Universal Design for Learning: What does this look like in the P4C model?
The tier at the base of the response to intervention triangle is Universal Design for Learning (UDL). Therapists and educators collaboratively design and change physical, social and learning environments that facilitate participation and foster skill development in children of all abilities.
The therapist may:
- do a desk audit to ensure that each child’s desk is suited to his/her size.
- improve the physical accessibility of the classroom.
- help to design activity centres that promote sensory, cognitive, and motor development.
- teach a large group lesson that models different ways to support students.
- modify the Quality Daily Fitness routine to ensure that all of the skills included are developmentally appropriate for the younger students. That way everyone, including the junior and senior kindergarten children, can participate.
Additional information and examples of how P4C OTs use universal design for learning principles are available in a recent publication:
Missiuna, C., Pollock, N., Campbell, W., Dix, L., Sahagian Whalen, S., & Stewart, D. (2015). Partnering for change: embedding universal design for learning into school-based occupational therapy. Occupation Therapy Now, 17(3), 13-15.
Differentiated Instruction: What does this look like in the P4C model?
When using differentiated instruction, the P4C therapist may work with a small group of students and determine (differentiate) among those children. Which children are having trouble with a task due to lack of experience versus which children have more specific developmental needs such as motor coordination or attentional difficulties? Over a few weeks, the therapist and educator monitor children’s responses to any strategies that are suggested.
For example: a child who is having difficulties using scissors in the classroom may not have used them at home and may simply need extra instruction and opportunity to practice in order to acquire that skill. Another child may be having difficulties using scissors in the classroom but may need more direct teaching or the option to use different types of scissors. Other children may have underlying challenges with motor skills and will require specific accommodations.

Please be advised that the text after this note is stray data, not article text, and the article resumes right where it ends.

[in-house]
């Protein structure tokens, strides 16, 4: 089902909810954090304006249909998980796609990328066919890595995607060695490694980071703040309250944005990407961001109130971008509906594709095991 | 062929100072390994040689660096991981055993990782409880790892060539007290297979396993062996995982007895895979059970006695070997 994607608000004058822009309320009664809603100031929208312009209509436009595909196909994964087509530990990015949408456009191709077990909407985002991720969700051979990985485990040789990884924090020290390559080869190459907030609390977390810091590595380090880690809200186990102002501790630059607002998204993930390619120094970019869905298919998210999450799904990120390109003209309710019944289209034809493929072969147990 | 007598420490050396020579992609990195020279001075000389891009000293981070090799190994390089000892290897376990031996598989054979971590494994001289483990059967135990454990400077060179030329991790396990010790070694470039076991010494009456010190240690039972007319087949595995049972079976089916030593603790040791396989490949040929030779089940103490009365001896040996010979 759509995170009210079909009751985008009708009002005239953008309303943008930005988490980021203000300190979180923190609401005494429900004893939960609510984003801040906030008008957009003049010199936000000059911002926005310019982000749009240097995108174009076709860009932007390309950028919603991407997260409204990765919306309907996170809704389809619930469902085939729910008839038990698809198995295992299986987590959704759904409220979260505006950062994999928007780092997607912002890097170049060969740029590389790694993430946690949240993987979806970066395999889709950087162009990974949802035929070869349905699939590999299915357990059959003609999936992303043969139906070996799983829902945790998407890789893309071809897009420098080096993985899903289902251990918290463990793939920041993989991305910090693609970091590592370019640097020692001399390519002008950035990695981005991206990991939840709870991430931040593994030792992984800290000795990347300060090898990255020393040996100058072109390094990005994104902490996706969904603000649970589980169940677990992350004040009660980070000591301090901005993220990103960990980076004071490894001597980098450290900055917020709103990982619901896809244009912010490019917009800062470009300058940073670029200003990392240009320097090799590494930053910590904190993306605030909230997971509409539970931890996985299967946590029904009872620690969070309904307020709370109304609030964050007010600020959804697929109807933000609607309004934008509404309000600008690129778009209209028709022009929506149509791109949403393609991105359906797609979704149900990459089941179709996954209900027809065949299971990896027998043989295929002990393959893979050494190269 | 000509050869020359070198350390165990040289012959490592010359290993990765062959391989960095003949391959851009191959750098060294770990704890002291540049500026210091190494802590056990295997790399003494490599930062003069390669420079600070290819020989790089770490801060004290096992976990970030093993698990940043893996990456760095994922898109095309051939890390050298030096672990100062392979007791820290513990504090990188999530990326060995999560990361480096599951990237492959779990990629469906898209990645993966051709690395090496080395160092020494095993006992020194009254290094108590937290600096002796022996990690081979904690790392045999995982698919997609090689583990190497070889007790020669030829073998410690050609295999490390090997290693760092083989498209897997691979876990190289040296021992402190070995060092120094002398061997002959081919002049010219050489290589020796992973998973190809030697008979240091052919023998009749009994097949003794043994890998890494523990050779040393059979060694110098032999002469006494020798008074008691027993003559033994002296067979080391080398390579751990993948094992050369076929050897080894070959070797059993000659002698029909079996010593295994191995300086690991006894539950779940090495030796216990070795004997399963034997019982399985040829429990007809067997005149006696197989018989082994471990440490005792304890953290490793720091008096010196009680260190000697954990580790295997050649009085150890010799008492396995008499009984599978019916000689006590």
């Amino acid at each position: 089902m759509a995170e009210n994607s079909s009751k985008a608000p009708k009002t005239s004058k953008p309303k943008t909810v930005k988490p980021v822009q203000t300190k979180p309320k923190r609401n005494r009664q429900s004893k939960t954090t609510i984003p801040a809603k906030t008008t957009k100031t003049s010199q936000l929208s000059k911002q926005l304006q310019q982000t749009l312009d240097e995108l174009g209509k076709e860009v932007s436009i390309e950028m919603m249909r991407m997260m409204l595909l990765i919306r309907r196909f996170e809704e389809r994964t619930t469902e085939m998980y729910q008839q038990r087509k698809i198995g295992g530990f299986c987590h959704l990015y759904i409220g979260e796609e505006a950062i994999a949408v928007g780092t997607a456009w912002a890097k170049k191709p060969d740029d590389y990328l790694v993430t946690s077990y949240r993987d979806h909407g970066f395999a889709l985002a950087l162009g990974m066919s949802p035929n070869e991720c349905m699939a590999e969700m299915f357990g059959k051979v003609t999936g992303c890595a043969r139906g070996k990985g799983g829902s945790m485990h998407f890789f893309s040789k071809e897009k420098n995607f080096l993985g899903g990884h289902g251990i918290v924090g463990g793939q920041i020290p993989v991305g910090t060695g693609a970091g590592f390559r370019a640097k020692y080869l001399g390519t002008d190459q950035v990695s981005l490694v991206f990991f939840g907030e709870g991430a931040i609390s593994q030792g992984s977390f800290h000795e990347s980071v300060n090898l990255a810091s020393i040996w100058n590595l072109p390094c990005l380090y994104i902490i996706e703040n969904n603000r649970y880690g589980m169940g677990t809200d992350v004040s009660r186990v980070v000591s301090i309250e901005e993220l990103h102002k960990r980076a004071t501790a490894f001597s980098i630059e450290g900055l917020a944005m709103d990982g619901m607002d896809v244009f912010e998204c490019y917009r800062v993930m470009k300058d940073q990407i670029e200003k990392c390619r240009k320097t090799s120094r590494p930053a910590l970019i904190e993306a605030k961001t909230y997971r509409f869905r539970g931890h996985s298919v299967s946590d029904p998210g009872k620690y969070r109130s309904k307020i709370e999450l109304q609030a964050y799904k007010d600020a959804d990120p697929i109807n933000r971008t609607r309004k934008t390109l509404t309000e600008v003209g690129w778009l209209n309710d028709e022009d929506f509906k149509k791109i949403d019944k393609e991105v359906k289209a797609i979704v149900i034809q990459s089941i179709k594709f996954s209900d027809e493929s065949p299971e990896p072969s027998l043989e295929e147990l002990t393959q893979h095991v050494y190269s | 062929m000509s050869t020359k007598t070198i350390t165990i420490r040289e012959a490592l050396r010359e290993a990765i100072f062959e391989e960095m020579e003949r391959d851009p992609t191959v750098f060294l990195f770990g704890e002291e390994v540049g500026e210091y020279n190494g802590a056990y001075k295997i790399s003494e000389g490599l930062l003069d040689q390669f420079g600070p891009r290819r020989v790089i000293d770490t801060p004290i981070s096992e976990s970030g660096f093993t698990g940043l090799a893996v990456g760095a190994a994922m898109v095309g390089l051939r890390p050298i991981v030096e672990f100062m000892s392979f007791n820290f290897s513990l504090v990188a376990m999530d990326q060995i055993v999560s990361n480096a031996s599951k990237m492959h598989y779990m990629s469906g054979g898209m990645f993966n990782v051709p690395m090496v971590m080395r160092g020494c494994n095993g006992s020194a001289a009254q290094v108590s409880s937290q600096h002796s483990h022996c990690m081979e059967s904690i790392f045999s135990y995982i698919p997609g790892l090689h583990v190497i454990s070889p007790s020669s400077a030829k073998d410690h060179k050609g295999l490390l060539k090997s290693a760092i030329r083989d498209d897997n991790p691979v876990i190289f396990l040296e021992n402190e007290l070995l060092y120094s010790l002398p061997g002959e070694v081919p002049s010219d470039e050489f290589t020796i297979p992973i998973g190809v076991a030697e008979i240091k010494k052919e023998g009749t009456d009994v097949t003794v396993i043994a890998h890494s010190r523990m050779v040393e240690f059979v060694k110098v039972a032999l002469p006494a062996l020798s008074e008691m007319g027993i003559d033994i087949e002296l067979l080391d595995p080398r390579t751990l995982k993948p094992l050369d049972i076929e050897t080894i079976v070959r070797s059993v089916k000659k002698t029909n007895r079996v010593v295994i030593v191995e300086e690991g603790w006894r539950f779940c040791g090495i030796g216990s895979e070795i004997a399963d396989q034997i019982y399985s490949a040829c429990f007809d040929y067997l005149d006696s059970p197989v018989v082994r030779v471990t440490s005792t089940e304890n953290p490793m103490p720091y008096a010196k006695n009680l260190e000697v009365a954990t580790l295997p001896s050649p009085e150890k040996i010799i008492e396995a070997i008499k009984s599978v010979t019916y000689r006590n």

Together, the educator and therapist try different strategies to determine how to support the child in a scissor-cutting activity and to decide if there is a need for additional intervention for this child. This determination of need is done in context and is also based on the therapist and educator’s observation of the child on the playground, in the gym and in other classroom activities.
Accommodation: What does this look like in the P4C model?
By the time the accommodation level is reached, the P4C therapist would have tried strategies in the classroom or gym in collaboration with the educator, and determined that a child had more complex needs and required more individualized health care involvement and support. The therapist would obtain health care consent from the family to provide additional support. Accommodation-level intervention might be used with a child individually, in a small group setting, or may consist of provision of specific information, environmental adaptations and strategies. All suggestions are documented and shared with the educator and family.
Students receiving this level of support may require access to technology or accommodations during class activities. These suggestions are built into the child’s Individual Education Plan (IEP). In all cases, families are aware of issues and have provided health care consent so the student can have these strategies and accommodations put in place. If the P4C OT determines that there is a need for involvement of another health or education professional, that recommendation can be made.